Now as a result of over-recruitment it is becoming relatively common to work on average for £4 an hour, especially during the day from Monday to Thursday, when you only get one delivery an hour. — Deliveroo serf, Brighton
To call this the gig economy is to make it sound glamorous. Call a spade a spade, call it by what it is, exploitation.
This is exploitation, serfs working for an app, a return to the Middle Ages, serfs working for a Feudal landlord.
This is to go backwards to the 1930s, when workers stood in the street, hoping to be hired by the day.
In Brighton visit the back streets of North Laine, opposite Small Batch coffee shop, and what do I find, cyclists hanging about, hoping to be hired, only now we have a high tech version, an app hires them to drop of one delivery.
Labour is a perishable good if not sold today, it cannot be sold tomorrow.
Yes we should be paying a decent wage, yes bumping up the drop rate, but it is tinkering and simply legitimatising an illegitimate system.
Deliveroo has different pay structures in different towns.
- In London, paid an hourly rate, then per item for delivery.
- In Brighton, only paid per delivery, four pounds per delivery.
- In Lincoln, paid £6 per hour, then £1 per delivery.
In practice, working for less then the minimum wage.
In Lincoln, timed from when receive instruction to when delivery dropped off. Under pressure on delivery time. If do not perform are ‘fired’.
In Guildford and Brighton, too many serfs all fighting for the same deliveries.
Two reasons why see Deliveroo serfs, riding through pedestrianised streets, riding wrong direction through one way streets:
- desperate to deliver to then pick up next delivery
- up against time pressures from Deliveroo
The Deliveroo serf has to bear all the costs, has to pay for the cycle, the insurance, even the Deliveroo gear.
Caroline Lucas has argued increase the drop rate from £4 to £5 in Brighton:
The growth of the online food delivery company, Deliveroo, in Brighton and Hove has been nothing short of phenomenal.
It’s a service that many local residents have embraced; and with so many amazing restaurants and food-outlets in the city, it’s easy to see why it’s an idea that has caught on.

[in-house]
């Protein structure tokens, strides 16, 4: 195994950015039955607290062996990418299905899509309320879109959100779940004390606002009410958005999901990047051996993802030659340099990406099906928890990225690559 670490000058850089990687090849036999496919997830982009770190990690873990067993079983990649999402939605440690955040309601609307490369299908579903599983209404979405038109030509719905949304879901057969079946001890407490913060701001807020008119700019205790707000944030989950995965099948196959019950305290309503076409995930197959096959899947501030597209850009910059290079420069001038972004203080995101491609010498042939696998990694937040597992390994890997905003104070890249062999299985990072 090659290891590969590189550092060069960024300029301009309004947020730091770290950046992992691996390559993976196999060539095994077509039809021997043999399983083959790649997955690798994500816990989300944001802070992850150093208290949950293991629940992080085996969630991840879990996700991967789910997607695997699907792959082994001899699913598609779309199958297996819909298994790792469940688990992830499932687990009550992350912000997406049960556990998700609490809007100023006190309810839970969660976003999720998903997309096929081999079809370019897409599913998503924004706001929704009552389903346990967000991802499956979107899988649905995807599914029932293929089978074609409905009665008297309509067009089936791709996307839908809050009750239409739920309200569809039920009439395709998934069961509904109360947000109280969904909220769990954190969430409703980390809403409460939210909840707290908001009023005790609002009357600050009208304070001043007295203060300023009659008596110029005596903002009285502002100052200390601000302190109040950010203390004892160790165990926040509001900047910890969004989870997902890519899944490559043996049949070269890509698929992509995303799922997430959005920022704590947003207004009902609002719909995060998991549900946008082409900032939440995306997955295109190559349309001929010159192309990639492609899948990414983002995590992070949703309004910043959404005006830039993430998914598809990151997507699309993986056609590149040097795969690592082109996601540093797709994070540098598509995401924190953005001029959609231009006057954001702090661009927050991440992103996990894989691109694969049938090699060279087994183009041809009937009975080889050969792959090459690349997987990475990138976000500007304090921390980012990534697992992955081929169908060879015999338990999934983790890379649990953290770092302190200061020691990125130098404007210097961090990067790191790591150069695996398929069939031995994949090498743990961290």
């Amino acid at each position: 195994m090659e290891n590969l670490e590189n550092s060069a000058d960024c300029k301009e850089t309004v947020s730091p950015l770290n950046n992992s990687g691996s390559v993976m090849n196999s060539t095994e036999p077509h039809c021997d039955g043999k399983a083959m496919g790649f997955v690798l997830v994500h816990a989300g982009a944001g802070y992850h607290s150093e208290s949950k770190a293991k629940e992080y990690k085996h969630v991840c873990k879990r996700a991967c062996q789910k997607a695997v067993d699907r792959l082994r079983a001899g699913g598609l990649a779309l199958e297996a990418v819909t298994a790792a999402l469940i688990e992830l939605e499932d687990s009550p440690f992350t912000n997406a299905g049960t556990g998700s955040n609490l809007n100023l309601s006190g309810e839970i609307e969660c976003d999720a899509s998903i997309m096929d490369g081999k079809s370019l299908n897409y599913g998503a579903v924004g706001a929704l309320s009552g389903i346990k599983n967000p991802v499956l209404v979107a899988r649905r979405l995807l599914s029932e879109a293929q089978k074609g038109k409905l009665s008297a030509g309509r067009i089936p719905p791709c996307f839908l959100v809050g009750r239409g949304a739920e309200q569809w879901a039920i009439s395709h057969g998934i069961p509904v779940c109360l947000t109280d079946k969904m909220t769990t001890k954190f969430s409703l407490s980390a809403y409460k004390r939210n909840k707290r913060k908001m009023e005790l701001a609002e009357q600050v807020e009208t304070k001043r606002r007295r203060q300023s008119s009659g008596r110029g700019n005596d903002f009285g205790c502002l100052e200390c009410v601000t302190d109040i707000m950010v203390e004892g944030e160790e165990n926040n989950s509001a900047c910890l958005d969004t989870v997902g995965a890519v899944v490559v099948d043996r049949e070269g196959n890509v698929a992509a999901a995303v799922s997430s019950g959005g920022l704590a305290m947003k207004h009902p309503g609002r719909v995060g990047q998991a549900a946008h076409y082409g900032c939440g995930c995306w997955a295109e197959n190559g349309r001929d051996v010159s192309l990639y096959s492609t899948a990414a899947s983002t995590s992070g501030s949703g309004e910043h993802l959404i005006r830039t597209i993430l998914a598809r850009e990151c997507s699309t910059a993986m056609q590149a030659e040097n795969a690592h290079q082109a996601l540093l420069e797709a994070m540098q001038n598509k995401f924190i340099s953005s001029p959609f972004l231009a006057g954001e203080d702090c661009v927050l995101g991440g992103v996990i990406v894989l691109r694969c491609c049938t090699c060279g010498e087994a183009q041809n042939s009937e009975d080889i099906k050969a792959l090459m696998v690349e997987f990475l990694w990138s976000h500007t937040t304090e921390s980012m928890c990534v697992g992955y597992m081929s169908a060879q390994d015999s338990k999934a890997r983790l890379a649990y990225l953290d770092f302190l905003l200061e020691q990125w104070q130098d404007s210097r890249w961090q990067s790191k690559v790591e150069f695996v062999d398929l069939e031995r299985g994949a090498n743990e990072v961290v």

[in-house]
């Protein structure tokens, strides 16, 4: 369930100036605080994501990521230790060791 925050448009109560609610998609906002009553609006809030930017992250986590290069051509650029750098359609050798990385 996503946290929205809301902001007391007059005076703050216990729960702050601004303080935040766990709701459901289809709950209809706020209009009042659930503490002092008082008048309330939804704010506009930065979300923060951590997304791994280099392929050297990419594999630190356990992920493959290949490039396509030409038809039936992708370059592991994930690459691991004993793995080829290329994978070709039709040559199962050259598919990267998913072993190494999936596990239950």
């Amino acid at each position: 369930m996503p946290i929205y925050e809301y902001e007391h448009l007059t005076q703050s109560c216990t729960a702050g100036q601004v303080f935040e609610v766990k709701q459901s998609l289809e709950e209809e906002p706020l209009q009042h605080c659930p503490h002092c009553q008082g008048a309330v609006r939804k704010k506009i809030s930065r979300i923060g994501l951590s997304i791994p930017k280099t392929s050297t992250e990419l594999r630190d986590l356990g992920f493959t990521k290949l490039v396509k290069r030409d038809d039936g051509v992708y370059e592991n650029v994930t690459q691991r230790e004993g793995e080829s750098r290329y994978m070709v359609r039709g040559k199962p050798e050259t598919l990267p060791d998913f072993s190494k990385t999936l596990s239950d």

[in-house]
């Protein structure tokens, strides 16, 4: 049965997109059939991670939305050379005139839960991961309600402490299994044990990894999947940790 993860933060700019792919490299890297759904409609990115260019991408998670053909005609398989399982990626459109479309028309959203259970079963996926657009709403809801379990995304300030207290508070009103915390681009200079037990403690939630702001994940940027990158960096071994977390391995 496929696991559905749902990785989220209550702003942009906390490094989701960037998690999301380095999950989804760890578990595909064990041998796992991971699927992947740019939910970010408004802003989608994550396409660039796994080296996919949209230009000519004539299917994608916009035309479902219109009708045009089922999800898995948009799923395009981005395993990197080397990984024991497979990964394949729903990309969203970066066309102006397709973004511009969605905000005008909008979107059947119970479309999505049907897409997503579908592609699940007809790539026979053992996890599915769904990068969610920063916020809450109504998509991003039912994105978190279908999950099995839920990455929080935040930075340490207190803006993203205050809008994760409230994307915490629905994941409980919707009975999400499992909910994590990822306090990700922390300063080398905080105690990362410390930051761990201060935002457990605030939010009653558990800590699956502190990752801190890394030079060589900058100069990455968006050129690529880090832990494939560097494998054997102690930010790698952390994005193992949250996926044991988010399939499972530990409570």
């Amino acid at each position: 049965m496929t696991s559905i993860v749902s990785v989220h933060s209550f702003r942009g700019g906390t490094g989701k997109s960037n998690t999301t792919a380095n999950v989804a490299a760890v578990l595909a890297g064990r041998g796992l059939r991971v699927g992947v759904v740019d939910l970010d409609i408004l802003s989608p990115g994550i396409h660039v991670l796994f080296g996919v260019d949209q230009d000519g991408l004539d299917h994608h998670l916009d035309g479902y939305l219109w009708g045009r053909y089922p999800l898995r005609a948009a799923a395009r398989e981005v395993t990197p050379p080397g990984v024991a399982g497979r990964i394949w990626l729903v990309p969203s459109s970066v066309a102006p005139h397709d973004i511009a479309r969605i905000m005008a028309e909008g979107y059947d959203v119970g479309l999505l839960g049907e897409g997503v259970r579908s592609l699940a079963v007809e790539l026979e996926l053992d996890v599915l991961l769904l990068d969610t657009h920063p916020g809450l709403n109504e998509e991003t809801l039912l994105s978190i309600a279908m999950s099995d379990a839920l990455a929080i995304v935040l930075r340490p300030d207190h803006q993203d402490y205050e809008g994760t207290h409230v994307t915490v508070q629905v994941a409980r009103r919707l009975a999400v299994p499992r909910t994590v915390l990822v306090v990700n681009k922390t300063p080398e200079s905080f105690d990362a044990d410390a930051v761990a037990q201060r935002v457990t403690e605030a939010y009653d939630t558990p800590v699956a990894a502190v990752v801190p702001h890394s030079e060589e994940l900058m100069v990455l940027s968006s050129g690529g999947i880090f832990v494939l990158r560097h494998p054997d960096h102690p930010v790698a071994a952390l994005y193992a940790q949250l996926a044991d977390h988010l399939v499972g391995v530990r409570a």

Yet many of my constituents using the service, might well be unaware of the brewing dispute involving Deliveroo riders about unfair employment terms. Terms which class them as independent contractors instead of workers, and leaves them without the benefits that brings — like sick pay, holiday pay, and an entitlement to earn at least the minimum wage.
Deliveroo use the ‘gig economy’ model. This means that their riders get paid for each ‘gig’, in this case each food drop made, instead of a receiving regular wage paid at an hourly rate.
Are people in Brighton so lazy, cannot shop and prepare their own food, make the effort to visit a takeaway, or at the very least, make a phone call?
And with Wheelys, is anyone really going to order a coffee through an app?
Uber can undercut regulated taxis, not because of technological innovation, but because they are not regulated and do not bear the cost of regulation.
But if they really do need an app, then delete Deliveroo, and develop an open source platform operated as an open coop.
- Deliver2U Brighton
- Deliver2U Lincoln
- Deliver2U Guildford
Put Deliveroo out of business, as they would be unable to compete with an open source open coop platform. Especially if the Deliveroo serfs take with them all their existing customers.
A small fee would be paid for use of the platform, any ‘profit’ ploughed back into the platform or used to fund local community projects.
Deliveroo drains money out of the local economy. Deliver2U would recycle money within the local economy.
Delete Uber, support local taxis. I make one phone call or flag one down in the street. What do I need an app for?
Post-capitalism, we could see the economy and employment diverge.
Do we want a world of serfs working for apps, Uber, task rabbit, Deliveroo, Wheelys, atomised workers bidding against each other in negative auctions to drive wages below the minimum wage, of zero hours, bullshit jobs, of workers standing in the market place, the literal job market, hoping to be offered a job.
When a worker offers his labour, it is a perishable good, if not sold today, it cannot be sold tomorrow.
Deliveroo claim they have 100 serfs a week wishing to sign up in Brighton. That is is a measure of despair, the precarious nature of work postcaptitalism.
Or we can have a world of open source, peer-to-peer, sharing, collaborative commons, open coops.